Indeed, even the family of the groom might be able to agree to that. For, if you want to start looking for icky situations, you could do little worse than combing through some of Harry’s own kin. Exhibit A: Princess of Michael Kent (the Queen’s cousin, and Meghan’s neighbour at Kensington Palace). Always in some hot water, or another, there was that little matter of her being caught wearing a Blackmoor broach — jewellery that fetishizes images of slavery — at a get-to-know she attended with Meghan last year.

This had followed a slew of other unseemly instances, like when the Princess was heard getting into a fit, several years back, in a New York restaurant over some noisy people at the next table, when she reportedly told the black diners to “go back to the colonies.” Mea culpa’ing the matter later — when she tried to explain that she’d been misunderstood — she talked about a trip to Africa, telling an interviewer, “I had this adventure with these absolutely adorable, special people, and to call me racist: it’s a knife through the heart because I really love these people.”


Is anyone expecting Prince Harry or William to be held responsible for her, though? Or, for that matter, for Sarah Ferguson, Duchess of York, who was notoriously caught on film demanding £500,000 in exchange for access by an undercover reporter posing as a fake Sheikh?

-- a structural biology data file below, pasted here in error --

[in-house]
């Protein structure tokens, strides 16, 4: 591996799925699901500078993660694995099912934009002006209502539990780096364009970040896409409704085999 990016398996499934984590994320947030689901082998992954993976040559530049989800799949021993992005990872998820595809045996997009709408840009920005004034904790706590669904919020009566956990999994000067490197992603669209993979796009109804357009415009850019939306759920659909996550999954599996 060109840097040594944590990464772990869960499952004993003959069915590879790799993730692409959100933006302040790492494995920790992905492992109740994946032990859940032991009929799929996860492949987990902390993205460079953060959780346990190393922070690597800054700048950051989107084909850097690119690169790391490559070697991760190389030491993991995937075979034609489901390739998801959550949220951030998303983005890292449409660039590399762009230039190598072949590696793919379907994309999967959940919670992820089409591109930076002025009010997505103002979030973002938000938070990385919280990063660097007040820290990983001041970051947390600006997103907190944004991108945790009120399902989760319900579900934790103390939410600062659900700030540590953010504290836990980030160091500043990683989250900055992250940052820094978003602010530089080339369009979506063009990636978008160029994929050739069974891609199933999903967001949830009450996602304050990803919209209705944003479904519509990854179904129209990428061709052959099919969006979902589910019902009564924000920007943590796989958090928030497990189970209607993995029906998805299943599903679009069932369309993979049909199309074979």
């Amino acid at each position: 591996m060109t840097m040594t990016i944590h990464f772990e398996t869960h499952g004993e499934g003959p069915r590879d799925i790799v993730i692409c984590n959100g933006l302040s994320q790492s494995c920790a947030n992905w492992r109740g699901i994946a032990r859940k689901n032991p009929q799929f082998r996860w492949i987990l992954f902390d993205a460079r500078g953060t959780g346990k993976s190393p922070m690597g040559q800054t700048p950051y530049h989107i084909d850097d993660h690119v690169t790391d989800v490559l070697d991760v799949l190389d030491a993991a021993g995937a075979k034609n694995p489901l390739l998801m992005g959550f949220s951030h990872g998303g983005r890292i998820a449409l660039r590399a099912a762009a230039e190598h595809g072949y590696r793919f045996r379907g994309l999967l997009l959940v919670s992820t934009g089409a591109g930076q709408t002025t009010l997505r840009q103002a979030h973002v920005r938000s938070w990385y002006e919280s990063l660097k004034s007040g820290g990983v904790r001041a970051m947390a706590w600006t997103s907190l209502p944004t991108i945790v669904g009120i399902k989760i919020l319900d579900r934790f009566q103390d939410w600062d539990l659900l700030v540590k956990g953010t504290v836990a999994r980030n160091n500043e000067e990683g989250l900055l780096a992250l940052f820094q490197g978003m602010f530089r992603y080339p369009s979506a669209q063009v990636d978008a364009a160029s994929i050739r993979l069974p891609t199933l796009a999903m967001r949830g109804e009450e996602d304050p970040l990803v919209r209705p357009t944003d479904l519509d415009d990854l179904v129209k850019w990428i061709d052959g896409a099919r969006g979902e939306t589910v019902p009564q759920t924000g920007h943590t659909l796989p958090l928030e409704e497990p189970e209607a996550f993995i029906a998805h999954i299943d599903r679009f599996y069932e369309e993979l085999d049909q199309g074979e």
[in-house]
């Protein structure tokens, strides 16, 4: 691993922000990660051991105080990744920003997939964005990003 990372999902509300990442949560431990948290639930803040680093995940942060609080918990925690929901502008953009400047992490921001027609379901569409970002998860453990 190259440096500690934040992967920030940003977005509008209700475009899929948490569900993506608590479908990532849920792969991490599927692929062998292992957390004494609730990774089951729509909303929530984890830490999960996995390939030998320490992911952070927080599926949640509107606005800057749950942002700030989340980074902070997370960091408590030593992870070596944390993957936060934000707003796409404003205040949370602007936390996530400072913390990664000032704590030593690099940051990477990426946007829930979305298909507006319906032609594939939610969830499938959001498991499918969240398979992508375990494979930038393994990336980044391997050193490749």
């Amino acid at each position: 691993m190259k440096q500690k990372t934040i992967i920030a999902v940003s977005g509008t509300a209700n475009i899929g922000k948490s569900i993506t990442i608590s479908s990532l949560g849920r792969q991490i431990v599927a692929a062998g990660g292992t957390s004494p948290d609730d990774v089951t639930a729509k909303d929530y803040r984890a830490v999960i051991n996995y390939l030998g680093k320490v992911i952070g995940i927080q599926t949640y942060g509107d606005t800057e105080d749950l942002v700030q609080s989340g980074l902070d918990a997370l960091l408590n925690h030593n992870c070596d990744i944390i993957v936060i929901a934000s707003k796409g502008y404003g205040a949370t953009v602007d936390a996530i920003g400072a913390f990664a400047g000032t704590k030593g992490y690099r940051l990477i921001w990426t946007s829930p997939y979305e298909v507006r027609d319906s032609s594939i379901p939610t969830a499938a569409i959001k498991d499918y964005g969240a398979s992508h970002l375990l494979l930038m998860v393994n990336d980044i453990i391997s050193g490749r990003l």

If we want to go further back still, let us not forget that there is plenty of compelling evidence that Edward VIII — who eventually wound up abdicating the throne — was, indeed, a Nazi sympathizer.

Oh, but let’s talk about Meghan being a divorcée. (Conveniently forgetting the fact that, oh, so are three of the Queen’s own children, Prince Charles, Prince Andrew and Princess Anne!)

With royal wedding bells starting to peal, and Meghan being in the spotlight like no other, it might just finally be time to ring up Tolstoy’s ever-famous dictum: “Happy families are all alike; every unhappy family is unhappy in its own way.”